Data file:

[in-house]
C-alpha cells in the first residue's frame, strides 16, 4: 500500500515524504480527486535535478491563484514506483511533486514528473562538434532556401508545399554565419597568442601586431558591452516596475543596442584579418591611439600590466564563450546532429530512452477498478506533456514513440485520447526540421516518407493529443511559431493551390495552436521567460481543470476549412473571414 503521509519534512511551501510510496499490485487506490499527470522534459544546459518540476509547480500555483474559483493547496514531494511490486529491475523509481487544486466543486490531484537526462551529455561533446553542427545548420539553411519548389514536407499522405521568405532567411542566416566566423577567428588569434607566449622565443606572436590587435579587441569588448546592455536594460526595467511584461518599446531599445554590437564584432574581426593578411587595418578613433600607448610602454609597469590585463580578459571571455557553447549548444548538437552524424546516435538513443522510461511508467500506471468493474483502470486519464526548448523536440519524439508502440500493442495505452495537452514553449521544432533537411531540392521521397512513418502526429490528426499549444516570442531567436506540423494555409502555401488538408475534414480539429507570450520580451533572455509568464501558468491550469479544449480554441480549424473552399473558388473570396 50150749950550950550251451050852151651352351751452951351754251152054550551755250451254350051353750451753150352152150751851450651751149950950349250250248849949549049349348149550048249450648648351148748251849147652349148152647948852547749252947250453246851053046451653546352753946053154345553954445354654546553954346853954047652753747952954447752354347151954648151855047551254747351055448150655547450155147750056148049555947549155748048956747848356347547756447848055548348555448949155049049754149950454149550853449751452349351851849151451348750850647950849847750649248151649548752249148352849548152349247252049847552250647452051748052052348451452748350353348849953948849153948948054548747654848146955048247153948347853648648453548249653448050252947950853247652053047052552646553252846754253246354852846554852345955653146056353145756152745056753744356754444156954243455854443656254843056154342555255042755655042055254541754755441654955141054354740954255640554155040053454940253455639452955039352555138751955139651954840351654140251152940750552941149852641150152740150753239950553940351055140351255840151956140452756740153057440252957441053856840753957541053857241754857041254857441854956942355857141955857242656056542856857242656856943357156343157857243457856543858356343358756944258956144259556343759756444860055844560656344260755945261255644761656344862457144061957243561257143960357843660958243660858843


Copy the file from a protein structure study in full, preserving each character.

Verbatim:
[in-house]
C-alpha cells in the first residue's frame, strides 16, 4: 500500500515524504480527486535535478491563484514506483511533486514528473562538434532556401508545399554565419597568442601586431558591452516596475543596442584579418591611439600590466564563450546532429530512452477498478506533456514513440485520447526540421516518407493529443511559431493551390495552436521567460481543470476549412473571414 503521509519534512511551501510510496499490485487506490499527470522534459544546459518540476509547480500555483474559483493547496514531494511490486529491475523509481487544486466543486490531484537526462551529455561533446553542427545548420539553411519548389514536407499522405521568405532567411542566416566566423577567428588569434607566449622565443606572436590587435579587441569588448546592455536594460526595467511584461518599446531599445554590437564584432574581426593578411587595418578613433600607448610602454609597469590585463580578459571571455557553447549548444548538437552524424546516435538513443522510461511508467500506471468493474483502470486519464526548448523536440519524439508502440500493442495505452495537452514553449521544432533537411531540392521521397512513418502526429490528426499549444516570442531567436506540423494555409502555401488538408475534414480539429507570450520580451533572455509568464501558468491550469479544449480554441480549424473552399473558388473570396 50150749950550950550251451050852151651352351751452951351754251152054550551755250451254350051353750451753150352152150751851450651751149950950349250250248849949549049349348149550048249450648648351148748251849147652349148152647948852547749252947250453246851053046451653546352753946053154345553954445354654546553954346853954047652753747952954447752354347151954648151855047551254747351055448150655547450155147750056148049555947549155748048956747848356347547756447848055548348555448949155049049754149950454149550853449751452349351851849151451348750850647950849847750649248151649548752249148352849548152349247252049847552250647452051748052052348451452748350353348849953948849153948948054548747654848146955048247153948347853648648453548249653448050252947950853247652053047052552646553252846754253246354852846554852345955653146056353145756152745056753744356754444156954243455854443656254843056154342555255042755655042055254541754755441654955141054354740954255640554155040053454940253455639452955039352555138751955139651954840351654140251152940750552941149852641150152740150753239950553940351055140351255840151956140452756740153057440252957441053856840753957541053857241754857041254857441854956942355857141955857242656056542856857242656856943357156343157857243457856543858356343358756944258956144259556343759756444860055844560656344260755945261255644761656344862457144061957243561257143960357843660958243660858843